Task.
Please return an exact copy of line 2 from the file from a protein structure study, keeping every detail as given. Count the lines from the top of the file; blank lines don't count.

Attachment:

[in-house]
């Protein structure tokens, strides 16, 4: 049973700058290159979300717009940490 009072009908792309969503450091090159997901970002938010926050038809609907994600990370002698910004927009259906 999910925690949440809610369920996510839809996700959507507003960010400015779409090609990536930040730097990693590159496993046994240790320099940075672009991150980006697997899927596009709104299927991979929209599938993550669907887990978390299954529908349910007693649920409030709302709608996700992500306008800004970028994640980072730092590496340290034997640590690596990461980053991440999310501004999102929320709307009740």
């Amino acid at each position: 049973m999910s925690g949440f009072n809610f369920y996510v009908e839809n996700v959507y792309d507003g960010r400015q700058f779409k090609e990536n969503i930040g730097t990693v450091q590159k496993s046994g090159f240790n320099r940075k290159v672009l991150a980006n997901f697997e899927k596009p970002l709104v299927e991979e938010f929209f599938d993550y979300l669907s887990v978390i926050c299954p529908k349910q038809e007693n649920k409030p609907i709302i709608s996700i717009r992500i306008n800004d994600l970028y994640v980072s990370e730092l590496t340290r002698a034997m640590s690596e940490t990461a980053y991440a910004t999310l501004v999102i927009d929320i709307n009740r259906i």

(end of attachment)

């Protein structure tokens, strides 16, 4: 049973700058290159979300717009940490 009072009908792309969503450091090159997901970002938010926050038809609907994600990370002698910004927009259906 999910925690949440809610369920996510839809996700959507507003960010400015779409090609990536930040730097990693590159496993046994240790320099940075672009991150980006697997899927596009709104299927991979929209599938993550669907887990978390299954529908349910007693649920409030709302709608996700992500306008800004970028994640980072730092590496340290034997640590690596990461980053991440999310501004999102929320709307009740």